How many more things can you do with rice?

A while ago, I wrote about rice, and made some risotto.  Ok, so what else can you do with rice?  How about pilaf?  Rice pilaf isn’t a specific dish exactly.  It is more like a method of cooking, kind of like risotto.  A lot of the specifics will depend on the type of rice that you decide to use.  For example, if you make pilaf using the plain old long grain rice that we all have in the cabinet you’ll use a 2:1 ratio of water to rice.  Basmati? 1.5:1  Now, do you have to use water?  No, of course you can, but it will be kind of plain.  There are almost limitless options when it comes to cooking.  In fact there are a number of dishes from around the world that use more or less the same method for cooking the rice.  Depending on what part of the world different varieties of rice, cooking liquids, and other ingredients will be used.  How you want to flavor it will dictate how you will add the different ingredients.  The basis for pilaf seems to come from the Middle East.  I have a Persian cookbook that has some really interesting rice dishes that are based on a pilaf.  I’ll try to come back to some of them as I get time, but for now I just want to give you a basic idea.

Lets start with the basics, you’re going to need rice.  Long grain works well here.  Basmati, jasmine, or even your basic long grain rice will work.  Liquid, depending on the kind of rice you are using will be between 1.5 and 2 times the volume of the rice you have.  Mirepoix, a small diced onion, a little celery, and a little carrot.  A couple of nice versions you can try are saffron, or curry powder.   Obviously, you will need something to cook the rice in, and a second pot to heat up your liquid.  A rubber spatula, and a little oil.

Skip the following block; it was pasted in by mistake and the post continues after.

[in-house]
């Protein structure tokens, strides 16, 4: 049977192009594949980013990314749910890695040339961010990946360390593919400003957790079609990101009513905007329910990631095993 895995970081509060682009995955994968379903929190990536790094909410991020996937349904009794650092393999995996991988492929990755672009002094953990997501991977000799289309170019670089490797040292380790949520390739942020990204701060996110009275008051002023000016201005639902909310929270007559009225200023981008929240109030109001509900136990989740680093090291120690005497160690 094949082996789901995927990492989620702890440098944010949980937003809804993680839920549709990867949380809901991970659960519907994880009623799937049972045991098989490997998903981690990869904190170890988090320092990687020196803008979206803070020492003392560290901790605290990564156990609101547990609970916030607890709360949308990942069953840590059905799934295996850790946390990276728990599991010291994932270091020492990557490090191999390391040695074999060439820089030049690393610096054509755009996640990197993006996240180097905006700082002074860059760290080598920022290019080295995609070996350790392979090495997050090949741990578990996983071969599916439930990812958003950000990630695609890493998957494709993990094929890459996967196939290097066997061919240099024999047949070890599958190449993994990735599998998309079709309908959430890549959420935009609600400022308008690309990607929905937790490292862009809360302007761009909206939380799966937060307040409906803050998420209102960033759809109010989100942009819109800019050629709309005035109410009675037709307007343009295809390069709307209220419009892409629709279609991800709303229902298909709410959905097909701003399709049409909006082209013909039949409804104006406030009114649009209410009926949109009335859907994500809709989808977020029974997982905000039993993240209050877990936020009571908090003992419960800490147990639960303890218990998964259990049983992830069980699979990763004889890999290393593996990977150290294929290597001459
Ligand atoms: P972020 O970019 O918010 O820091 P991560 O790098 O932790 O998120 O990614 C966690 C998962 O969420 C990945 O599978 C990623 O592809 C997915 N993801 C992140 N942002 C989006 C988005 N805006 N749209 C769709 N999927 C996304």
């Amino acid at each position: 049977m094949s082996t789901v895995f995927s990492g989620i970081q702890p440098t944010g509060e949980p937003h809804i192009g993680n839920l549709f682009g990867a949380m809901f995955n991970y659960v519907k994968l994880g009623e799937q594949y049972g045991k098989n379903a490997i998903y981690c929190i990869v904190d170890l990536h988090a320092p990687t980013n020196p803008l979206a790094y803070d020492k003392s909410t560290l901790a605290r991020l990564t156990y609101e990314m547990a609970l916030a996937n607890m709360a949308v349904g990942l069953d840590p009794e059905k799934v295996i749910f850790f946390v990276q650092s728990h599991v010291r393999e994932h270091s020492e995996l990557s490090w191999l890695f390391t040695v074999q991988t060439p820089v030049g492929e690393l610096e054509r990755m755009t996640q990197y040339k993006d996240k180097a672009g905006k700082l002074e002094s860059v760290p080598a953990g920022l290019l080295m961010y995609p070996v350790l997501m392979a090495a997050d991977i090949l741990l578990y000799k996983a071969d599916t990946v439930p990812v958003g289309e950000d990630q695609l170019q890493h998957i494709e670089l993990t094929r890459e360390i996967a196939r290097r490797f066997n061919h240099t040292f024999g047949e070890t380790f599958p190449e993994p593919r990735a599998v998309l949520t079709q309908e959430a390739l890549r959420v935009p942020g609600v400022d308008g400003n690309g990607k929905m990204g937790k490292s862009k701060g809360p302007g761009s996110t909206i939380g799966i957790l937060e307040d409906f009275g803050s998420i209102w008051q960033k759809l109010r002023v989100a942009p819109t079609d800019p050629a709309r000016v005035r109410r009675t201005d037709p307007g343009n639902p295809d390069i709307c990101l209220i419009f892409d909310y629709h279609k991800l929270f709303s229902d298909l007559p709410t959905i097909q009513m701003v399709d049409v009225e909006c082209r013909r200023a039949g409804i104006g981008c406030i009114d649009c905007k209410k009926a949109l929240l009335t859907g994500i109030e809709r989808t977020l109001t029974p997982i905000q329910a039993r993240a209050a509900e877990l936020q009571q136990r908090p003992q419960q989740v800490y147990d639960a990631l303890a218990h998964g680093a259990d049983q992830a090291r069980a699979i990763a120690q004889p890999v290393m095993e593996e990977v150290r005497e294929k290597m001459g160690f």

First, heat up your liquid.  Easy.  If you are making saffron pilaf, take a pinch of threads and put it in the cold liquid, bring it up to a boil.  Meanwhile, in the other pot, heat the oil, and add the rice.  With the spatula, stir the rice, pretty much like you did for the risotto.  Again you’re looking for the rice to become clear on the ends, and maybe brown ever so slightly and get a nice nutty smell. Taking the curry option?  Add that now, roughly a teaspoon(a bit less) per cup of uncooked rice, and stir that in.  Next add in your mirepoix, and stir until the onion has become clear-ish.  Add the liquid, bring it up to a boil, reduce the heat to low, cover, and let it sit for 10 minutes.  After 10 minutes, turn off the heat, and let it sit for another 10 minutes.  What you will have will be perfectly cooked, tender, and individual grains of rice.  It is so easy you’ll wonder why you ever just boiled rice into a sticky mess.  (There are reasons to do just that actually, but I’ll get to them later!)


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